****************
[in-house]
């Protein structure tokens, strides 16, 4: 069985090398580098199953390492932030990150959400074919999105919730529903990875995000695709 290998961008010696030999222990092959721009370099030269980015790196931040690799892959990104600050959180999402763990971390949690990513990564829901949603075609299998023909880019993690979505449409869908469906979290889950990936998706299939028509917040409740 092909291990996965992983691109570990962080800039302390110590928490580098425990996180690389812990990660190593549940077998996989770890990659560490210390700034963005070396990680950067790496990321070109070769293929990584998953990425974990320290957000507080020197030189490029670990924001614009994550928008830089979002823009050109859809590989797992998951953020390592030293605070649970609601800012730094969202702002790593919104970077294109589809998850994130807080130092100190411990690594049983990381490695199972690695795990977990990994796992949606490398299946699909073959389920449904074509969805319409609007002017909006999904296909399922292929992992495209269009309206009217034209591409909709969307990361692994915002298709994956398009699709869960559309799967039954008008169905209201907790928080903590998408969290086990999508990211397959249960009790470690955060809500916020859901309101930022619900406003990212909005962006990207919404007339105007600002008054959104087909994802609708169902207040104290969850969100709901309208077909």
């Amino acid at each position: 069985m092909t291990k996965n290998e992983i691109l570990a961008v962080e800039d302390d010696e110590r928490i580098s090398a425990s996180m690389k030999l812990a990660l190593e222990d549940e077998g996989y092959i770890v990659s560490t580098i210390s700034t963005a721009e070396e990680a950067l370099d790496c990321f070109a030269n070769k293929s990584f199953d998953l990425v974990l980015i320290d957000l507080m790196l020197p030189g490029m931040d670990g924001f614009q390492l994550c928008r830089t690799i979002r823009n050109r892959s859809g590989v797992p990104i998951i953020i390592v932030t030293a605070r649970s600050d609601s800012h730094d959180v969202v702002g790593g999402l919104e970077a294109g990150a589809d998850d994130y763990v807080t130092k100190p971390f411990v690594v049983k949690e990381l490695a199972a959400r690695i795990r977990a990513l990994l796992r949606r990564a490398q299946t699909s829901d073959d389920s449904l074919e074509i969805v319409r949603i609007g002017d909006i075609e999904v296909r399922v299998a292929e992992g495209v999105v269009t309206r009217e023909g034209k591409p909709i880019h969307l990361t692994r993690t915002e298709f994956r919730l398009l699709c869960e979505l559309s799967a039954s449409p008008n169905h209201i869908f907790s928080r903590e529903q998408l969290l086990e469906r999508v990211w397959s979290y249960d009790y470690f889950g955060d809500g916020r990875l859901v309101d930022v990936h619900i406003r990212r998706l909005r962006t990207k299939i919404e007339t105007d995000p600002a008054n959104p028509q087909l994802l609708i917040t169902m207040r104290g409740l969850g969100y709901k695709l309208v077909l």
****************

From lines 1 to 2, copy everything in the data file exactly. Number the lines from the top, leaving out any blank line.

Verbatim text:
[in-house]
């Protein structure tokens, strides 16, 4: 069985090398580098199953390492932030990150959400074919999105919730529903990875995000695709 290998961008010696030999222990092959721009370099030269980015790196931040690799892959990104600050959180999402763990971390949690990513990564829901949603075609299998023909880019993690979505449409869908469906979290889950990936998706299939028509917040409740 092909291990996965992983691109570990962080800039302390110590928490580098425990996180690389812990990660190593549940077998996989770890990659560490210390700034963005070396990680950067790496990321070109070769293929990584998953990425974990320290957000507080020197030189490029670990924001614009994550928008830089979002823009050109859809590989797992998951953020390592030293605070649970609601800012730094969202702002790593919104970077294109589809998850994130807080130092100190411990690594049983990381490695199972690695795990977990990994796992949606490398299946699909073959389920449904074509969805319409609007002017909006999904296909399922292929992992495209269009309206009217034209591409909709969307990361692994915002298709994956398009699709869960559309799967039954008008169905209201907790928080903590998408969290086990999508990211397959249960009790470690955060809500916020859901309101930022619900406003990212909005962006990207919404007339105007600002008054959104087909994802609708169902207040104290969850969100709901309208077909």